UST set to open Quadricentennial Week

January 21, 5:45 p.m. - UST WILL open the Quadricentennial Week on Monday (January 24) in the run-up to a Thanksgiving Mass on January 28 to be led by a top Vatican official.

Fr. Rolando de la Rosa, O.P., Rector of the University, bared the official list of activities for next week in a press conference on Friday (January 21), at the same time unveiling a number of commemorative items for UST's 400th year festivities.

The Rector also announced that the University has received a donation of P5 million from the PLDT group of businessman Manuel Pangilinan, to be used for a fund that will support the University's Simbahayan project which aims to rehabilitate 400 villages nationwide.

UST medical alumni in the United States have also raised $1 million to build the Alumni Center that will replace the old UST gym, while the new UST Sports Complex will be opened in August, the Rector said.

Bangko Sentral ng Pilipinas (BSP) representatives and Fr. De la Rosa unveiled the commemorative 200-peso bill and gold and silver medals at around 12 noon Friday at the Main Building Lobby.

The central bank will be releasing 10 million copies of the bill amounting to P2 billion, and 400 commemorative medals. BSP officials said the 200-peso bill will be legal tender but the medals will have no value.

The bills feature the Quadricentennial logo (tongues of fire forming the letters U, S and T emanating from the Main Building) on the dorsal portion, while the medals bear the engraved image of Msgr. Miguel de Benavides, O.P., founder of UST and third archbishop of Manila.

The central bank will also release 400 special copies of two uncut 200-peso bills equal to P400, matching UST’s years of existence.

Fe de la Cruz, BSP director for corporate affairs, told the Varsitarian currency overprints are rare and only events of great importance are allowed to have an overprint on Philippine bills. “It has to be very special on a national level," she said.

"This [currency overprint] symbolizes BSP’s recognition of the significance of UST as an educational institution,” De la Cruz added.

The Philippine Postal Corp. also unveiled commemorative postage stamps featuring key landmarks of the campus which were declared national treasures last year, like the Main Building and the Arch of the Centuries.

Elenita San Diego, manager of the postage and philatelic department of Philpost, said post offices nationwide will soon begin using the stamps.

“We will also ask the members of the Universal Postal Union to use the stamps,” San Diego said.

PLDT corporate communications chief Ramon Isberto also handed P5 million to an endowment fund intended for the Simbahayan project.

Touted as the Quadricentennial centerpiece project, Simbahayan will rehabilitate 400 villages through medical, literacy, housing, and peace “interventions.”

“This is a very unique celebration. It is not usual that an institution is celebrating its 400th anniversary,” Isberto told the Varsitarian in an interview. “That is why Mr. Pangilinan decided to support this community service [project].”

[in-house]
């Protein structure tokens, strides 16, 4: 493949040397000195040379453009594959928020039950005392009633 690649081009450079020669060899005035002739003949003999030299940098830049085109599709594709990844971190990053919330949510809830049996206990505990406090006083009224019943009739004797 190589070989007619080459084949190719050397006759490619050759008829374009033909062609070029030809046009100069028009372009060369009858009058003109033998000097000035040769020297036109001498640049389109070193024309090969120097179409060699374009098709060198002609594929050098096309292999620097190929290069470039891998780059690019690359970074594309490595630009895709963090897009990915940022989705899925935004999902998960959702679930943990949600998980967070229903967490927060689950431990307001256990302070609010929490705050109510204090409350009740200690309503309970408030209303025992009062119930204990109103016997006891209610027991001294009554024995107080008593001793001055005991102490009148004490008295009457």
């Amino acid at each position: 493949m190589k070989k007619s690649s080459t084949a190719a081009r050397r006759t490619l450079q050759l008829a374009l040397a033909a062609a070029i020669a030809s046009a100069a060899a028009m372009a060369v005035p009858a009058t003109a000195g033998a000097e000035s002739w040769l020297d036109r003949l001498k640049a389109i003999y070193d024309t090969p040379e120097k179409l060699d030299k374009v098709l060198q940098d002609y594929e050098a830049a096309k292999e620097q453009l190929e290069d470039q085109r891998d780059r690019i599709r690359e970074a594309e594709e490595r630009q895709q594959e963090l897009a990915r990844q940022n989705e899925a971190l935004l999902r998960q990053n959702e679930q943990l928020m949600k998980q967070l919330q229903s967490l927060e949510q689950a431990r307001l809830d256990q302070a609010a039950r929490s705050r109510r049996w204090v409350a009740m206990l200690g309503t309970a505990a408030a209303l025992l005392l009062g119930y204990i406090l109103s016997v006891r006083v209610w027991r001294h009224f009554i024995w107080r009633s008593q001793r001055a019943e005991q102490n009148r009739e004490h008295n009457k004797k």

Smart Communications, Inc., a PLDT subsidiary, launched on Friday Smart SIM cards and limited-edition prepaid cell cards with a photograph of the Main Building.

They will be available next month.

Smart also bared the Sweep or wireless communication technology that will aid the University’s electronics engineering program.

“Oftentimes, schools are having difficulties in coping with the latest technology. This will help the engineering program on the latest trend in electronics,” Isberto said.

“We will first introduce the program, and later on we will build a Sweep laboratory,” he added.

De la Rosa, meanwhile, thanked the UST Medical Alumni Association in America for raising $1 million for the UST Alumni Building, which will be opened in 2012.

De la Rosa also said the inauguration of the new UST Sports Complex will be on August 15. The gym will have a seating capacity of 5,000.

The Quadricentennial Week will start with the opening of the Quadricentennial Fair at Plaza Mayor at 8 a.m. on January 24, followed by the Opening Mass and the opening of the Jubilee Door at the Santisimo Rosario Church at 3:00 p.m.

There will be a parade within the University Belt on January 26 at 8 a.m. On the same day, UST will open the two-day 10th Biennial Conference of the International Council of the Universities of St. Thomas Aquinas (Icusta).

The Quattromondial Monument by National Artist Ramon Orlina will be unveiled on January 27 at the Quadricentennial Square. A grand program will follow at 7 p.m. to serve as a countdown to the culminating activities on January 28, the Feast of St. Thomas Aquinas.

On January 28, a Thanksgiving Mass will be offered by the Papal Legate, Archbishop Zenon Cardinal Grocholewski, the Polish Prefect of the Congregation for Catholic Education (for Seminaries and Institutes of Study), at 4:30 p.m. at the UST Grandstand. ONE@400: Q Grand Alumni Homecoming Dinner, will follow at 7 p.m.

Father Rector also said UST will repeat an activity during its 300th anniversary in 1911, when the University fed the poor in Intramuros.

“So we will do the same, the poor can come to UST, and we will eat with them,” he said.

UST was founded on April 28, 1611 in fulfillment of Archbishop Benavides' wish to open a seminary-college to prepare young men for the priesthood.

Benavides bequeathed P1,500 and his personal library to the project in 1605. On November 20, 1645, Pope Innocent X elevated the college to a university.

In 1680, it was placed under Spanish royal patronage. On September 17, 1902, Pope Leo XIII made the University of Santo Tomas a “Pontifical University.” Pope Pius XII bestowed upon it the title of “The Catholic University of the Philippines” in 1947. Cliff Harvey C. Venzon

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